Want to learn how to use the HSL color panel in Adobe Lightroom? In fact, knowing this is important if you want to correct colors in images like a pro.
We have created this detailed tutorial for users with different expertise levels to help them master this tool and understand the intricacies of the process quickly. You will figure out how to make dramatic color changes, as well as subtle corrections.
Talking about Hue, we actually mean color in Adobe Lightroom. By moving the Hue slider, you can alter colors in your photo. The tool replaces initial colors with bordering ones on the color wheel.
Open the Develop tab in Lightroom. You will see a color panel in the lower left corner. The Hue sliders are located on the first tab.
Upload your photo to the program. It is recommended to import RAW files into Lightroom to work with source images. Select the color you want to change. For instance, we selected yellow. By dragging the Hue Yellow slider from -0 to -100, we have changed yellow color in the photo to orange.
You can also increase or decrease the value of any of the colors presented in a photo, e.g., make blue more pronounced to emphasize the sky or the river, or intensify green to highlight nature and leaves.
People learning how to use the HSL color panel in Adobe Lightroom may feel confused when it comes to adjusting saturation. To do everything correctly, you should treat saturation as the parameter that makes colors more or less defined in a photo. By customizing this setting, it is possible to emphasize any color in the scene. Sometimes, photographers decide to decrease the saturation of several colors, to make the rest of the photo appear stronger.
Open the Saturation tab. It is right to the Hue section.
Putting the slider at +100, you can make your photo extremely saturated. This is a simple method to shift focus accents to a certain piece of an image.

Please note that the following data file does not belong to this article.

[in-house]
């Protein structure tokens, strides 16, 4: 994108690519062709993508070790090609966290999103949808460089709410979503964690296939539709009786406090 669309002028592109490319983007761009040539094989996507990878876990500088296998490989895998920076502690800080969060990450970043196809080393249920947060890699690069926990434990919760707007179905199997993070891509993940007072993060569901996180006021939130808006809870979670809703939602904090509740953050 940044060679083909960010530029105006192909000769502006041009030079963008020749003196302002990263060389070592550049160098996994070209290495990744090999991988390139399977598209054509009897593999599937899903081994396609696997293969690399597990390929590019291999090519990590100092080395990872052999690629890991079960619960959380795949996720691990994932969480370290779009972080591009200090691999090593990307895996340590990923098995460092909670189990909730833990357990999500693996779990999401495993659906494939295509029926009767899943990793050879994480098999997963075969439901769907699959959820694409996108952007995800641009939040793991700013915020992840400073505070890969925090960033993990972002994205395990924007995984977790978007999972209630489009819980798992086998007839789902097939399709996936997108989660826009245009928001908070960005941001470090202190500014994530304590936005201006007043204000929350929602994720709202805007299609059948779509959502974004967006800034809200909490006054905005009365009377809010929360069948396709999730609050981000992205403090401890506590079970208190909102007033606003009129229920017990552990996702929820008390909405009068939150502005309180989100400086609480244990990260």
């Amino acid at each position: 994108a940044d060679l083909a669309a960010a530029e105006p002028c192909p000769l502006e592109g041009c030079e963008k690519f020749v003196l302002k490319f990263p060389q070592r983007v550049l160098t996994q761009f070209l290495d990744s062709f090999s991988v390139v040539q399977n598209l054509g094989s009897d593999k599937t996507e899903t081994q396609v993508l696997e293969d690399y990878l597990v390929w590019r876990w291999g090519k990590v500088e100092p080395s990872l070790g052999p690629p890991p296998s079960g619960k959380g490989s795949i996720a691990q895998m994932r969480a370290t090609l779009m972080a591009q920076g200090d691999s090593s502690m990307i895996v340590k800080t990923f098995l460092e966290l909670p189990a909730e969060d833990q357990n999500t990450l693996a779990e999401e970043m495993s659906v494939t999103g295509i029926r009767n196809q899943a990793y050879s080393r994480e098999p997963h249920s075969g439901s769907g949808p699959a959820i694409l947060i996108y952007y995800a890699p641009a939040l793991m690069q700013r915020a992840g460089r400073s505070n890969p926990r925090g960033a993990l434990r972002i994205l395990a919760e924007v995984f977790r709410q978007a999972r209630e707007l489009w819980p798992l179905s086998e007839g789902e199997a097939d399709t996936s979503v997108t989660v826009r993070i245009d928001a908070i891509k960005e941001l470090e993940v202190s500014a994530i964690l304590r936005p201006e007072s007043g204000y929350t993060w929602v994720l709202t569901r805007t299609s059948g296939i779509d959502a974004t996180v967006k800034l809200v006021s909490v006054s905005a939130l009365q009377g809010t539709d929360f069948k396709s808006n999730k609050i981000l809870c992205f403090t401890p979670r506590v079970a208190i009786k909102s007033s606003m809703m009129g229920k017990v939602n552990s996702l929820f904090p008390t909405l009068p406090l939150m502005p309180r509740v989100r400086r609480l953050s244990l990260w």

Doing the opposite adjustment, you will receive a discolored photo. For instance, you can keep green at +100 and choose -100 for all other colors.
Luminance denotes how bright a color is displayed in a photo. To better grasp how this parameter affects a shot, you can think of it as the Exposure slider for each separate color. It is very convenient to adjust Luminance when you batch edit in Lightroom. You should fine-tune this setting if you took photos in a limited color mode or when your pictures turned out overexposed.
You will see the Luminance settings in the third tab of the HSL menu.
Let’s see how to use the HSL color panel in Adobe Lightroom by altering blue in the photo. If you drag the slider to +100, you will receive the lightest and brightest blue in all areas of an image where it is visible. The rest of the colors will be intact.
Change the position of all 3 HSL sliders Lightroom till you see the result that fully satisfies you. If you choose the max values for many colors, you risk receiving an overexposed image due to immensely bright colors. Of course, such values may work but only if a source photo is dark due to poor shooting conditions.
If you keep the brightness value too low, all image details will become dark (lose brightness). You can try this method if you want to improve overexposed shots.
The HSL color panel in Adobe Lightroom allows photographers to understand whether colors in photos look proper and what can be fixed. It models the way paints are mixed for getting specific colors. The lightness dimension shows how much black and white paint is needed for the mixture.
Hue stands for a degree on the color wheel from 0 to 360. 0 is red, 120 is green, and 240 is blue. Saturation is defined in %. 0% - a shade of gray, and 100% - the full color.
HSL is a very convenient tool for adjusting colors in photos. Unlike Hex and RGBA, which allow users to change colors by inserting specific numbers that stand for colors, here you can just drag sliders or enter percentages to get the needed saturation and lightness levels.
If you want to speed up and simplify your photo editing workflow, you can use a collection of ready-made presets. They have properly balanced HSL values based on tonality and photo shoot themes.
Using these presets, you can make your photos more colorful, reduce harsh shadows, correct exposure, brightness dark areas, and more.